He never breaks on the corners, so confident and brash, causing the 12 gauge double barrel to slip cold and heavy against her leg.  She reaches down to right it and catches a glimpse of herself in the rear view.  The glint in her eye is hard and she likes it.  She leans in closer touching her thigh to his never loosing sight of her reflection.  Steel-cut Bonnie and lead-foot Clyde.

People were going to remember them.

At the first pop and flash Bonnie smiled, caught in the fantasy of headlines and photographs, but by the 130th the slight upturn of her lips and the hard look in her eye were nothing but a memory.

Bonnie and Clyde as seen on Wikipedia

Bonnie and Clyde as seen on Wikipedia


So I recently watched the A&E mini series on these two and was intrigued. I wondered about the stretch of the story due to creative license, but honestly when your wanted by the police yet still take and send current pictures of yourself to newspapers it doesn’t required much imagination to see the narcissistic self-destructive side of things. I know its wrong to be taken with the bad guys, but I absolutely love these types of stories. I have watched just about every one that’s been recently released, if you haven’t seen Lawless you should. Which historical bad guy do you secretly root for?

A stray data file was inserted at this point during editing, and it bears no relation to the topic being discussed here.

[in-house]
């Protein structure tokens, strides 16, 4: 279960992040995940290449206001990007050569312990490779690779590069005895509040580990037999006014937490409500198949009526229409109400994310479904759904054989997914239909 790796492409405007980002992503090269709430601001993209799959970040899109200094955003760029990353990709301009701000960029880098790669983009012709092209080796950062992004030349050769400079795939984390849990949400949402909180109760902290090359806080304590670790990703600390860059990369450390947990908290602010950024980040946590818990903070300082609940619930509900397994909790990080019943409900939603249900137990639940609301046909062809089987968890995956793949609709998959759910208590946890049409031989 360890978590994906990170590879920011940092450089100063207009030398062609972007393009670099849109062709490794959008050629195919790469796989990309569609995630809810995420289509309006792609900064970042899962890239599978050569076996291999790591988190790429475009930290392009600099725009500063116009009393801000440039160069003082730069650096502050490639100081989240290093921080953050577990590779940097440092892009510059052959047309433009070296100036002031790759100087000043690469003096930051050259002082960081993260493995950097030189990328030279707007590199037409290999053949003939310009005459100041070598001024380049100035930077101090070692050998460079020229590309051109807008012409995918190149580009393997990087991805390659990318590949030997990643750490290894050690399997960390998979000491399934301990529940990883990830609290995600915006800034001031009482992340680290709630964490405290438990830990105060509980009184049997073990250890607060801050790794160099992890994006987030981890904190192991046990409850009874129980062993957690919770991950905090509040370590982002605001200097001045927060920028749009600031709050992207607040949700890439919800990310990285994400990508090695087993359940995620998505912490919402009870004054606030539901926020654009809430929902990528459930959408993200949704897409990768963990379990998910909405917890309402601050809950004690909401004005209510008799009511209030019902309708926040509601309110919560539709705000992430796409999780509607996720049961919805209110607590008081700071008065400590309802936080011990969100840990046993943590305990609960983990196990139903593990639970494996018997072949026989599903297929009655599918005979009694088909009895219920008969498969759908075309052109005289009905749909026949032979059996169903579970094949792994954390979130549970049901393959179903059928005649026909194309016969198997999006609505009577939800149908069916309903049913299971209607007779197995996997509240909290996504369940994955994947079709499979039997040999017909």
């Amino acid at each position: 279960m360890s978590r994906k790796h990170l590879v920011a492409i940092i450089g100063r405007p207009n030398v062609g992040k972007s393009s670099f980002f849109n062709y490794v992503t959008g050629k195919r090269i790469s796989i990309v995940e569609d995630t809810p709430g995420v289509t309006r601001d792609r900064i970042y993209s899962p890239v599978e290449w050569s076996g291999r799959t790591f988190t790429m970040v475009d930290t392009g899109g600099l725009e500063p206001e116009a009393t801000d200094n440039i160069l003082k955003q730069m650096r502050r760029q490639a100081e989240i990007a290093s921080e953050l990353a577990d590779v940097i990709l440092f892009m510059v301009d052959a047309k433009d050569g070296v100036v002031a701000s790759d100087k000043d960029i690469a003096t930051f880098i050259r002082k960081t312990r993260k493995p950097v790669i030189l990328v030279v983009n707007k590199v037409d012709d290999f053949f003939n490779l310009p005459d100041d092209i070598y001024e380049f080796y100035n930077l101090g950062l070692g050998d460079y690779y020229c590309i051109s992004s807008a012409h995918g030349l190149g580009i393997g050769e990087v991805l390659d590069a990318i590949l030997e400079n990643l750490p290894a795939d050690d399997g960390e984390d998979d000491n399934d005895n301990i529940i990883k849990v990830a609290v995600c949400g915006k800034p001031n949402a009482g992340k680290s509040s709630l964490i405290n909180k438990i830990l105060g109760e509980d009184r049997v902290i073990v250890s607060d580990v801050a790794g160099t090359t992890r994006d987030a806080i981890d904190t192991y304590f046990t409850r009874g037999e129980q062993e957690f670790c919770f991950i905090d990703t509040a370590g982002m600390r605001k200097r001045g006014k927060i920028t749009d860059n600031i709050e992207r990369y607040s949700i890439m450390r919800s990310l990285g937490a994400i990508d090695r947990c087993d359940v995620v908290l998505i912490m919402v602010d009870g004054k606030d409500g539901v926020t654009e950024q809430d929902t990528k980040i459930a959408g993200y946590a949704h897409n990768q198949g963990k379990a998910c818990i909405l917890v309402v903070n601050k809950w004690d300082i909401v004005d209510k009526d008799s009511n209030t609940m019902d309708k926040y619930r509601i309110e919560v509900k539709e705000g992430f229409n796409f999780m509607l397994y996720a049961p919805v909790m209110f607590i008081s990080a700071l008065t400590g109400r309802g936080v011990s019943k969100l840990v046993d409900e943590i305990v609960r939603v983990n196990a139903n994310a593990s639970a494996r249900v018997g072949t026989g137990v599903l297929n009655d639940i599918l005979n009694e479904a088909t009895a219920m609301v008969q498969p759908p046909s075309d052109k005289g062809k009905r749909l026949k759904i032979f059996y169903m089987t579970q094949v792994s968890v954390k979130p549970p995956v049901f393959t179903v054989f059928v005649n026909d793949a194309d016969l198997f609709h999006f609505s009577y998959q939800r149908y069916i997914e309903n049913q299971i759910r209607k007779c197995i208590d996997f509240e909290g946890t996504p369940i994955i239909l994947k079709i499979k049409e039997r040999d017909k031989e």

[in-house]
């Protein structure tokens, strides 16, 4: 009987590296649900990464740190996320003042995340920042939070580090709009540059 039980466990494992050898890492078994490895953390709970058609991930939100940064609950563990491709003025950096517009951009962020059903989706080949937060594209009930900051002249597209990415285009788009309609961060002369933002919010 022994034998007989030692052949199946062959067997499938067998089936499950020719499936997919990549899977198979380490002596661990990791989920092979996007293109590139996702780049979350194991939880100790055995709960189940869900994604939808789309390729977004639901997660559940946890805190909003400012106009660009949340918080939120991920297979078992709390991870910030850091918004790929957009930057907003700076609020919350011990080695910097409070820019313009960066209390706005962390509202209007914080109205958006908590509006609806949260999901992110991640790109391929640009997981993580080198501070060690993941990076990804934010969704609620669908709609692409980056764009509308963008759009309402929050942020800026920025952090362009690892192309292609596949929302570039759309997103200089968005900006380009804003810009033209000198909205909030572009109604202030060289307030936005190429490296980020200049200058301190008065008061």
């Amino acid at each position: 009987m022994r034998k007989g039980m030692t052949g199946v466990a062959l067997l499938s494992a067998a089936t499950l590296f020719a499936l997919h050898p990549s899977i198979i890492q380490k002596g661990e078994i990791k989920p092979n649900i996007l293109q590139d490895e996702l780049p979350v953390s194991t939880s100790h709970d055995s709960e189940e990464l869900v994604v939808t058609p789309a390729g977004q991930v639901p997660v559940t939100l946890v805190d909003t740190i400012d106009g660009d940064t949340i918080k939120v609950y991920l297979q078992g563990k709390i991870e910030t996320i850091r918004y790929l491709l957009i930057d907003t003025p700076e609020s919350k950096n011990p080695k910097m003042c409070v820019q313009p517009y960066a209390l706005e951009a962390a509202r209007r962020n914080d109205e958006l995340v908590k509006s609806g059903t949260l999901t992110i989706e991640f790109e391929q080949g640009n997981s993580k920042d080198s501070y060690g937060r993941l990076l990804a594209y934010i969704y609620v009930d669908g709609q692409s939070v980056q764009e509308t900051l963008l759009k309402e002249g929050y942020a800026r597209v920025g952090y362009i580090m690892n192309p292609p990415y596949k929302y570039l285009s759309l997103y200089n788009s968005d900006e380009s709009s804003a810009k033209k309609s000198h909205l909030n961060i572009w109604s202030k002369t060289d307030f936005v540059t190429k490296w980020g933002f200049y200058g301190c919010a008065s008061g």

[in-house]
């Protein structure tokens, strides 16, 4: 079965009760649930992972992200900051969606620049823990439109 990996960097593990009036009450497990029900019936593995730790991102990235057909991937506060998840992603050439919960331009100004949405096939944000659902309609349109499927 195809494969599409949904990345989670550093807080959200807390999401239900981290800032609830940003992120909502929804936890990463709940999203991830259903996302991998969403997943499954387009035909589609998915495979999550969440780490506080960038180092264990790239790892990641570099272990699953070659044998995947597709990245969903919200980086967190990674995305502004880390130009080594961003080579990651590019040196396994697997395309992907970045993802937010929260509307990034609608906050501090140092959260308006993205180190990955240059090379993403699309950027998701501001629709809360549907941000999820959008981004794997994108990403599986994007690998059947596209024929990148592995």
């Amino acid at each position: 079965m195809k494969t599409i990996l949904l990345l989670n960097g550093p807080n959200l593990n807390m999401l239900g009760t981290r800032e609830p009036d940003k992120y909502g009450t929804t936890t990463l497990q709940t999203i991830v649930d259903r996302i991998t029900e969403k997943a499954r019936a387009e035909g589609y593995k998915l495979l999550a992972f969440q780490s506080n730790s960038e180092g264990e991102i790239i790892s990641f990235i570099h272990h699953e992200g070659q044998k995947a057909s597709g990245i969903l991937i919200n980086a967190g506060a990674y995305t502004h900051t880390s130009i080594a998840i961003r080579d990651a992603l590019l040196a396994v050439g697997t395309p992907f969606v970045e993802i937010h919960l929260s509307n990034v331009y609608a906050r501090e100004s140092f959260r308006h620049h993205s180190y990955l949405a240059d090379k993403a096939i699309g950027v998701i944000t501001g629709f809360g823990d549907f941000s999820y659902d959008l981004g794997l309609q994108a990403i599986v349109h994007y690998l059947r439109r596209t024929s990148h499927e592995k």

What had started as just an uneasy feeling had lately become an unbearable sense of wrong in the house.  It had all begun when her father remarried, but like a good Christian Lizbeth had tried to turn the other check, as it were.  However, the sensation of becoming an outsider in her own home colored every encounter; making it necessary for her and Emma to find reasons to escape the house.

While it was true that it had taken a considerable amount of time; Lizbeth found her convictions crystallizing as she watched her father giving piece after piece of her and Emma’s inheritance to the step family.  Evil was afoot in their modest dwelling, and it was well beyond time that it was delt with.